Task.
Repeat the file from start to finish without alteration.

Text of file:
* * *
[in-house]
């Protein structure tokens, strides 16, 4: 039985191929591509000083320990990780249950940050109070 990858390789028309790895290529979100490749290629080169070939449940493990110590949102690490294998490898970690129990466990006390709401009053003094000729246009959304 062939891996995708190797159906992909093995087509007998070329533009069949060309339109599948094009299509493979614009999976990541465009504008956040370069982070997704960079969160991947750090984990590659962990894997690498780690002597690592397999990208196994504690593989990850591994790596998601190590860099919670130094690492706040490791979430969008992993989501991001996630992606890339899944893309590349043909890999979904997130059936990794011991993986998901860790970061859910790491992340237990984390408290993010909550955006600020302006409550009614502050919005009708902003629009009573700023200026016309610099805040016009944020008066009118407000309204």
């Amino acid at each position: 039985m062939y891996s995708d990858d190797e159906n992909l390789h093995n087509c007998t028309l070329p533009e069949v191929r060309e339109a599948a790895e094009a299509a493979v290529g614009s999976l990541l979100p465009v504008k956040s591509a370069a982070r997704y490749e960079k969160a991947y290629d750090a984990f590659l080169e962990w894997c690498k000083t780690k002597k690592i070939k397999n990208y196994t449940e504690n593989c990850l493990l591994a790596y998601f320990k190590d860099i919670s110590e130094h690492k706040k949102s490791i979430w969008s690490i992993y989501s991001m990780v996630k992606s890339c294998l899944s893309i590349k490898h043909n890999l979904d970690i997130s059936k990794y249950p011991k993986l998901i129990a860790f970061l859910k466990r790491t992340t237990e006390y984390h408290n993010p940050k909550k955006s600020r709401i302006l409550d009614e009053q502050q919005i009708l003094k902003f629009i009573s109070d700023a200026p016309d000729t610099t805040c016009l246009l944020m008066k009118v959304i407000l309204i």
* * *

[in-house]
């Protein structure tokens, strides 16, 4: 039985191929591509000083320990990780249950940050109070 990858390789028309790895290529979100490749290629080169070939449940493990110590949102690490294998490898970690129990466990006390709401009053003094000729246009959304 062939891996995708190797159906992909093995087509007998070329533009069949060309339109599948094009299509493979614009999976990541465009504008956040370069982070997704960079969160991947750090984990590659962990894997690498780690002597690592397999990208196994504690593989990850591994790596998601190590860099919670130094690492706040490791979430969008992993989501991001996630992606890339899944893309590349043909890999979904997130059936990794011991993986998901860790970061859910790491992340237990984390408290993010909550955006600020302006409550009614502050919005009708902003629009009573700023200026016309610099805040016009944020008066009118407000309204």
């Amino acid at each position: 039985m062939y891996s995708d990858d190797e159906n992909l390789h093995n087509c007998t028309l070329p533009e069949v191929r060309e339109a599948a790895e094009a299509a493979v290529g614009s999976l990541l979100p465009v504008k956040s591509a370069a982070r997704y490749e960079k969160a991947y290629d750090a984990f590659l080169e962990w894997c690498k000083t780690k002597k690592i070939k397999n990208y196994t449940e504690n593989c990850l493990l591994a790596y998601f320990k190590d860099i919670s110590e130094h690492k706040k949102s490791i979430w969008s690490i992993y989501s991001m990780v996630k992606s890339c294998l899944s893309i590349k490898h043909n890999l979904d970690i997130s059936k990794y249950p011991k993986l998901i129990a860790f970061l859910k466990r790491t992340t237990e006390y984390h408290n993010p940050k909550k955006s600020r709401i302006l409550d009614e009053q502050q919005i009708l003094k902003f629009i009573s109070d700023a200026p016309d000729t610099t805040c016009l246009l944020m008066k009118v959304i407000l309204i």